3. Eucladium Bruch & Schimper, Bryol. Europ. 1: 93. 1846.
[Greek eu-, good or well, and klados, branch, alluding to well-developed whorls of stem leaves]
Patricia M. Eckel
Plants small, in dense to deep tufts, turfs or swollen cushions, tufa-forming, bright to dark blue-green distally and pale green to yellowish brown proximally or sometimes throughout, rarely rufous; frequently bleached or whitened and indurated with encrusted lime. Stems slender, branching irregularly, densely foliate in whorls at successive innovations; transverse section rounded-pentagonal with an irregularly inflated or enlarged hyalodermis and weakly developed sclerodermis; central strand absent; weakly radiculose, rarely strongly so; axillary hairs of 5-10 cells, hyaline throughout. Leaves appressed and scarcely incurved-contorted when dry, erect-spreading when moist, oblong to mostly linear-lanceolate or linear-subulate, base undifferentiated in shape to occasionally broadened-oblong; margins plane, entire except for distinctive irregular hollow teeth on shoulder just distal to the base, not bordered; apex broadly to narrowly acute or subulate; costa strong, percurrent to shortly excurrent as a stout mucro, in transverse section elliptic; adaxial surface cells quadrate to elongate, adaxial epidermis present, adaxial stereid band, medial guide cells and abaxial stereid band present, abaxial epidermis sometimes absent, hydroid strand absent; basal cells sharply differentiated across to the margin where they become narrower, elongate, bulging-rectangular to rhomboidal, hyaline, smooth, lax and thin-walled; distal laminal cells subquadrate, walls sometimes irregularly thickened, papillae low, indistinct, simple or 2-fid, several per cell. Specialized asexual reproduction reportedly by rhizoidal brood bodies. Sexual condition dioicous; perigonia terminal, interior leaves long‑lanceolate, similar to those of the stem; perichaetia terminal, leaves as in stem leaves, ovate-lanceolate, to 2.5 mm and sheathing. Seta to 8 mm, single, erect. Capsule erect, symmetrical, yellow-brown, ovoid to cylindrical; annulus weakly developed, of ca. 2 rows of subvesiculose cells; operculum obliquely conic-rostrate; peristome teeth 16, straight or slightly oblique, lanceolate, finely papillose, entire to variously cleft. Calyptra cucullate, smooth. Spores 8-14 µm, spherical, mostly smooth. Laminal KOH color reaction yellow.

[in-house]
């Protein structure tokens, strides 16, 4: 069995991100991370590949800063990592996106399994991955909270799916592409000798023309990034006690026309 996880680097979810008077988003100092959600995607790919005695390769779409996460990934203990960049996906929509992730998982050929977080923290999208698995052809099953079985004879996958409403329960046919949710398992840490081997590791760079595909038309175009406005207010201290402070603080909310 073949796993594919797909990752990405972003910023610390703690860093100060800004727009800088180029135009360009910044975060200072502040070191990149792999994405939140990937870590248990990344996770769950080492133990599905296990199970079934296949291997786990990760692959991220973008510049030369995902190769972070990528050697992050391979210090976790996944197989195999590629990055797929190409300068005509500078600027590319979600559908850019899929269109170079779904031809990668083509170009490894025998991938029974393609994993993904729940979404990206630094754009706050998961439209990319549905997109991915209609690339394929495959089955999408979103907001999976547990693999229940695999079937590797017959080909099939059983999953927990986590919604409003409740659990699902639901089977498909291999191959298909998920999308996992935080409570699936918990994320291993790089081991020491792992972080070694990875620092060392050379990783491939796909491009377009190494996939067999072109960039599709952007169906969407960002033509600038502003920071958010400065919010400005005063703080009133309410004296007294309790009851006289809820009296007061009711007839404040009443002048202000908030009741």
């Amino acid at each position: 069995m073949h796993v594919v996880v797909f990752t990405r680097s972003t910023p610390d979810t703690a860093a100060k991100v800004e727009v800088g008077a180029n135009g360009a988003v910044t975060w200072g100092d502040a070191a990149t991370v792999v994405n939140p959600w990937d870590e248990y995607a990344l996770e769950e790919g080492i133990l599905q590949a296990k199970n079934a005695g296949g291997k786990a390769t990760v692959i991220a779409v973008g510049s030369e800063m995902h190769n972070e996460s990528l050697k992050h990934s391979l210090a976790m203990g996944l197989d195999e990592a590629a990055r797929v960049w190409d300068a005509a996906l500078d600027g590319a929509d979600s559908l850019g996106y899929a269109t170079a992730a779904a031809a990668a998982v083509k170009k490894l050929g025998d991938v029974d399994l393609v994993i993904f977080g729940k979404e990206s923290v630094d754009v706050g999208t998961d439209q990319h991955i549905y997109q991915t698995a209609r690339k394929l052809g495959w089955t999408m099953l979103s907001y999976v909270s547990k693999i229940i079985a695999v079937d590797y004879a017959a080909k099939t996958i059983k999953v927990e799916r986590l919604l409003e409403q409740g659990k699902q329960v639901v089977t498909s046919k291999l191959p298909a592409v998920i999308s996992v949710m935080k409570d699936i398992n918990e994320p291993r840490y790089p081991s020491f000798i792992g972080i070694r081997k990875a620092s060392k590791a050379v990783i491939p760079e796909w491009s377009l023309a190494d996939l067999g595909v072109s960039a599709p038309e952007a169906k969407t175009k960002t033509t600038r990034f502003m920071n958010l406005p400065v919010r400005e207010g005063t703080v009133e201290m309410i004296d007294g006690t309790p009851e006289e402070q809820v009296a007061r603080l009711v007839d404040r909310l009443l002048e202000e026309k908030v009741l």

Species 1: North America, Mexico, Central America, Europe, Asia, Africa.
R. H. Zander (1993) removed Eucladium irroratum (Mitten) Jaeger to the genus Tetracoscinodon, rendering Eucladium monotypic and characterized by absence of stem central strand and sclerodermis, a somewhat enlarged hyalodermis, costa broad in relation to the leaf, plane margins with their peculiar dentition at the leaf shoulder (a condition that may be variable or rarely even absent), and terminal inflorescences. The generic placement is near Trichostomum (Zander). The genus is differentiated from other members of the former tribe Pleuroweisieae by the presence of a peristome, the distinctive serrulations on the proximal leaf margins, and the hyaline, thin-walled and bulging-rectangular differentiated basal cells (Zander 1977).
Osada, T. 1958. On the habitats of Eucladium verticillatum. Misc. Bryol. Lichenol. 15: 3. Saito, K. 1972. Gemmae formation on rhizoids of Eucladium verticillatum. Misc. Bryol. Lichenol. 6: 41-42.